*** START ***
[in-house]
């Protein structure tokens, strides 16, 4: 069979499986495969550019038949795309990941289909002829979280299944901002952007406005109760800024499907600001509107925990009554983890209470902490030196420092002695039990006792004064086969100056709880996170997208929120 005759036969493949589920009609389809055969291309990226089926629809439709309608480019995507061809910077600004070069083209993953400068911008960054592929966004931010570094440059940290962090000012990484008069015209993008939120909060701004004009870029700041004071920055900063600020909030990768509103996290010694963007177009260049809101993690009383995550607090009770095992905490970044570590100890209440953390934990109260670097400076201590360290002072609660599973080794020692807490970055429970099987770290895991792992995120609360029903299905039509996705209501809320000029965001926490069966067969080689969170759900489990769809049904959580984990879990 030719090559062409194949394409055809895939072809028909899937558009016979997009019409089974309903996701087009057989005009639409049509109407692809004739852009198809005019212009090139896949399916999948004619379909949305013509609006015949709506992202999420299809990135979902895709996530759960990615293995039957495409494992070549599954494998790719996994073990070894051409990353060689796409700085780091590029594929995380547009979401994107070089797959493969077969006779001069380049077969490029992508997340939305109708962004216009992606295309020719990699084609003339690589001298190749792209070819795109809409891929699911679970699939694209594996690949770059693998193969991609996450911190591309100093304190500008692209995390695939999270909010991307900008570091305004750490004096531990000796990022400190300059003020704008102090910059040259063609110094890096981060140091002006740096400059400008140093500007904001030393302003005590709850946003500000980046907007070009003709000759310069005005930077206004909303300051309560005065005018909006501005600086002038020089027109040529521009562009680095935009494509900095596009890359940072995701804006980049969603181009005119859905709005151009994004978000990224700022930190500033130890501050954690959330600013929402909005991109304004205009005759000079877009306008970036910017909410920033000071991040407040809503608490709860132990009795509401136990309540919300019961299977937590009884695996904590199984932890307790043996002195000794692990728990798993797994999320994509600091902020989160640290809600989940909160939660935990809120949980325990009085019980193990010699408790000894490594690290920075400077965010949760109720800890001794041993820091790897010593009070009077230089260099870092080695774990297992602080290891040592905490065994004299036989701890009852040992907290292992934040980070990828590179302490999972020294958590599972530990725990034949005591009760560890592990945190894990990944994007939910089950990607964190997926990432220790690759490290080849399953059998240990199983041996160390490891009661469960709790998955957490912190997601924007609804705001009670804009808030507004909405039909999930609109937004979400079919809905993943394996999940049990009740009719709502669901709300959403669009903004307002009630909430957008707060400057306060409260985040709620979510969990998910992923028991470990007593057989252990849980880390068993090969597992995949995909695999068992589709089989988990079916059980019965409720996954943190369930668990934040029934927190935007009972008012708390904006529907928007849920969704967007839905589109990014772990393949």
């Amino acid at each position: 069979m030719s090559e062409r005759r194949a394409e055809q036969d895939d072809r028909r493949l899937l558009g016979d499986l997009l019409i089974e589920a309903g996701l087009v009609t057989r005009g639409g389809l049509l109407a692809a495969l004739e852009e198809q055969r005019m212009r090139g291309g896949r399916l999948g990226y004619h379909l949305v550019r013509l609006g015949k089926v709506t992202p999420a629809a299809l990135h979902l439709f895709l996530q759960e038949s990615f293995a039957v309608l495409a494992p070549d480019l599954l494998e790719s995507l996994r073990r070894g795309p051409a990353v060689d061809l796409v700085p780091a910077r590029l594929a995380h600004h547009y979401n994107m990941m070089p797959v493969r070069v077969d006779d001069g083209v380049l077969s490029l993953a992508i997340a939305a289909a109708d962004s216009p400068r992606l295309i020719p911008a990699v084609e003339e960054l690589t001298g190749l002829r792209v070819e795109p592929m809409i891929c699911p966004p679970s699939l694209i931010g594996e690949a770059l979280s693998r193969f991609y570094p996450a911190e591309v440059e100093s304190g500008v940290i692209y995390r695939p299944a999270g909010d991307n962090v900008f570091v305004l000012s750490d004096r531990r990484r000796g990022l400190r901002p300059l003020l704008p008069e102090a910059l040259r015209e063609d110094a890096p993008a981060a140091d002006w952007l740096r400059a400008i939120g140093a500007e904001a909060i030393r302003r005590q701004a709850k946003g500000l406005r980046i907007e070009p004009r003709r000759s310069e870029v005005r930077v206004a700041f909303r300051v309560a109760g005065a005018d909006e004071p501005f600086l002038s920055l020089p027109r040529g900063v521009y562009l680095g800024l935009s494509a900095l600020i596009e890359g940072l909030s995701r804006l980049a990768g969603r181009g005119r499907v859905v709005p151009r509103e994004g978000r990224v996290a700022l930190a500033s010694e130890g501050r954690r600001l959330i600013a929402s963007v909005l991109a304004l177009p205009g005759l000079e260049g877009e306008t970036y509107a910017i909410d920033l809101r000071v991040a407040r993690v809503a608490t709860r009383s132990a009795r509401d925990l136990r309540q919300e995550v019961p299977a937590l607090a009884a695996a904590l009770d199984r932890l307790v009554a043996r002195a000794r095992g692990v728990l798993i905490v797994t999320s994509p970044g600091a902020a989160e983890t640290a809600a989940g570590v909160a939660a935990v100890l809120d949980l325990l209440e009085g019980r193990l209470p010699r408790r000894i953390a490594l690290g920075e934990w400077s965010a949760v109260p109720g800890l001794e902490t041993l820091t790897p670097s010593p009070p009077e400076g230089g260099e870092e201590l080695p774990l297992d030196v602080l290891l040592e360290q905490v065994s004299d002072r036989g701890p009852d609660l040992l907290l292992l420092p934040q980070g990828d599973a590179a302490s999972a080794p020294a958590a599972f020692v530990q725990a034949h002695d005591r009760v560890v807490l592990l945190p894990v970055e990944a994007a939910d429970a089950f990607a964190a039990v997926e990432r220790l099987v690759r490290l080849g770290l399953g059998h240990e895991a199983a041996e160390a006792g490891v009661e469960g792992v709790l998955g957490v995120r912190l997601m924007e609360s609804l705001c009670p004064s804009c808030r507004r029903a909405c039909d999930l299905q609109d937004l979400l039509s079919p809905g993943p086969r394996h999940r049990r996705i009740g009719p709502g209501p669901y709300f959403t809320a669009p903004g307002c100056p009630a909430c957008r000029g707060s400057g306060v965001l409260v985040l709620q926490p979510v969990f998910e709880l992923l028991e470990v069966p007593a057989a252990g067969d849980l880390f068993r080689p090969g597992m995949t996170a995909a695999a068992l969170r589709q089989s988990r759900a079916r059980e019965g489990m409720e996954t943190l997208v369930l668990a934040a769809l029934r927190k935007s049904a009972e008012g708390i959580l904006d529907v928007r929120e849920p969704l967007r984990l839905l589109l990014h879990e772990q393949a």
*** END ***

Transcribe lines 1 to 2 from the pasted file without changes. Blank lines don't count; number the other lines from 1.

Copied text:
[in-house]
């Protein structure tokens, strides 16, 4: 069979499986495969550019038949795309990941289909002829979280299944901002952007406005109760800024499907600001509107925990009554983890209470902490030196420092002695039990006792004064086969100056709880996170997208929120 005759036969493949589920009609389809055969291309990226089926629809439709309608480019995507061809910077600004070069083209993953400068911008960054592929966004931010570094440059940290962090000012990484008069015209993008939120909060701004004009870029700041004071920055900063600020909030990768509103996290010694963007177009260049809101993690009383995550607090009770095992905490970044570590100890209440953390934990109260670097400076201590360290002072609660599973080794020692807490970055429970099987770290895991792992995120609360029903299905039509996705209501809320000029965001926490069966067969080689969170759900489990769809049904959580984990879990 030719090559062409194949394409055809895939072809028909899937558009016979997009019409089974309903996701087009057989005009639409049509109407692809004739852009198809005019212009090139896949399916999948004619379909949305013509609006015949709506992202999420299809990135979902895709996530759960990615293995039957495409494992070549599954494998790719996994073990070894051409990353060689796409700085780091590029594929995380547009979401994107070089797959493969077969006779001069380049077969490029992508997340939305109708962004216009992606295309020719990699084609003339690589001298190749792209070819795109809409891929699911679970699939694209594996690949770059693998193969991609996450911190591309100093304190500008692209995390695939999270909010991307900008570091305004750490004096531990000796990022400190300059003020704008102090910059040259063609110094890096981060140091002006740096400059400008140093500007904001030393302003005590709850946003500000980046907007070009003709000759310069005005930077206004909303300051309560005065005018909006501005600086002038020089027109040529521009562009680095935009494509900095596009890359940072995701804006980049969603181009005119859905709005151009994004978000990224700022930190500033130890501050954690959330600013929402909005991109304004205009005759000079877009306008970036910017909410920033000071991040407040809503608490709860132990009795509401136990309540919300019961299977937590009884695996904590199984932890307790043996002195000794692990728990798993797994999320994509600091902020989160640290809600989940909160939660935990809120949980325990009085019980193990010699408790000894490594690290920075400077965010949760109720800890001794041993820091790897010593009070009077230089260099870092080695774990297992602080290891040592905490065994004299036989701890009852040992907290292992934040980070990828590179302490999972020294958590599972530990725990034949005591009760560890592990945190894990990944994007939910089950990607964190997926990432220790690759490290080849399953059998240990199983041996160390490891009661469960709790998955957490912190997601924007609804705001009670804009808030507004909405039909999930609109937004979400079919809905993943394996999940049990009740009719709502669901709300959403669009903004307002009630909430957008707060400057306060409260985040709620979510969990998910992923028991470990007593057989252990849980880390068993090969597992995949995909695999068992589709089989988990079916059980019965409720996954943190369930668990934040029934927190935007009972008012708390904006529907928007849920969704967007839905589109990014772990393949």